Wednesday, October 28, 2009

Meta comments on exams

I've just finished marking midterm exams. I'm not satisfied with my exam making skills, but student's marks seemed well spread out which is the main thing. I think I'm actually checking the things I think I am but it's not always clear.

In the first year book, there is a conversation with the lines:
A3: What's your student number?
B3: It is 20070000.
Oh, the threes mean these are the third line each character speaks.
On the exam, I had the same question and many times got the exact same answer (20070000). As almost all the students started at university in 2009, the above number just has to be wrong. Also, no one gets a null number (....0000).
Did the students think the conversations, rather than models to be adjusted to fit, were authoritative, historic quotes to be memorized? Mister Lee and Doctor Choi (the authors of the first year text) have done their best, but they are no Shakespeares.

Possibly more interesting to my readers are the extra comments written on a few papers and addressed to me, rather than focussed on the exam itself (click to embiggen).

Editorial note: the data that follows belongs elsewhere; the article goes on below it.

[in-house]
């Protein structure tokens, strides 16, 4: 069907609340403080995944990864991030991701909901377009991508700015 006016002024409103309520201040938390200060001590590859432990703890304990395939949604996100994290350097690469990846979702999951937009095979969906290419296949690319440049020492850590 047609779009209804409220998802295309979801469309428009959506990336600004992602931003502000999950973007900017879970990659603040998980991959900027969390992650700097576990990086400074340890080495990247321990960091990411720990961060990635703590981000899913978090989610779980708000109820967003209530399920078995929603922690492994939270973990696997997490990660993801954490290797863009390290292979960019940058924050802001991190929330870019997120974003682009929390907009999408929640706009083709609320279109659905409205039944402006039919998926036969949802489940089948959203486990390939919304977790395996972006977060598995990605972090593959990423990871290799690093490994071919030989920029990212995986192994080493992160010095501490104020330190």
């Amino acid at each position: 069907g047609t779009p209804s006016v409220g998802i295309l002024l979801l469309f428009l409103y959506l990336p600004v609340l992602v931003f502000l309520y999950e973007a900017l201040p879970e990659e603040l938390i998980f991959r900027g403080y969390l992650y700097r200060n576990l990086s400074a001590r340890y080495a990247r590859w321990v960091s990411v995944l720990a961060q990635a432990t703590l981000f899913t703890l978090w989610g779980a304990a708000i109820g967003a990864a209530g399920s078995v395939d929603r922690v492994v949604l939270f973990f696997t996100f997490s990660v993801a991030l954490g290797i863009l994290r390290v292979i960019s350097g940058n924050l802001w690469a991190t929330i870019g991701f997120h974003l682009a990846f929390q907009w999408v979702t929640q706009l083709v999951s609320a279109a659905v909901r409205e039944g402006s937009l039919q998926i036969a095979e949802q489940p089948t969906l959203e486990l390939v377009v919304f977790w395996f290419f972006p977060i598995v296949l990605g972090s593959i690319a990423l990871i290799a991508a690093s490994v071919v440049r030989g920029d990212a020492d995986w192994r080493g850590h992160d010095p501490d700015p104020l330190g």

This student was not a student in the Tuesday class. I don't think he/she was a math student but I am not sure how else to explain the 'pi' signs on the face (yes, I know, the Korean letter for "YU" looks both like a Greek 'pi' and tears falling.
The big red loop, some of which can be seen means that not one question was answered on this page and the total for this page is zero.

I think the 'T's at the end of the second line are also representative of tears.

I'm not sure how I specifically helped this student but the comment is pleasant. With that score, it seems more apple-polishing than anything else, though.

This student loves me -and was paying more attention to me than other commenting students, as evidenced by the above-50% mark.

Another student loves me, although she (I blanked out the name, but it was a feminine name) was unable to look at the upper left, where I wrote my own name, for spelling purposes. On the bottom-right is the beginning of another long loop: this student did not answer the first few questions or the page at all.

Oh, I want to tell you about a great prank I played on my students. On Monday and Tuesday, I had second year exams and I had some blank exams left over so on Thursday and Friday, I would go into class early, write some notes on the board and left, absent-mindedly leaving the (wrong) exams on my desk. Then, from the corner of a window I would watch a few brave or desperate students crowd around the desk, checking out the exams. In two or three classes the students didn't notice or were too honest or apathetic and didn't move from their desks. Still, good times.

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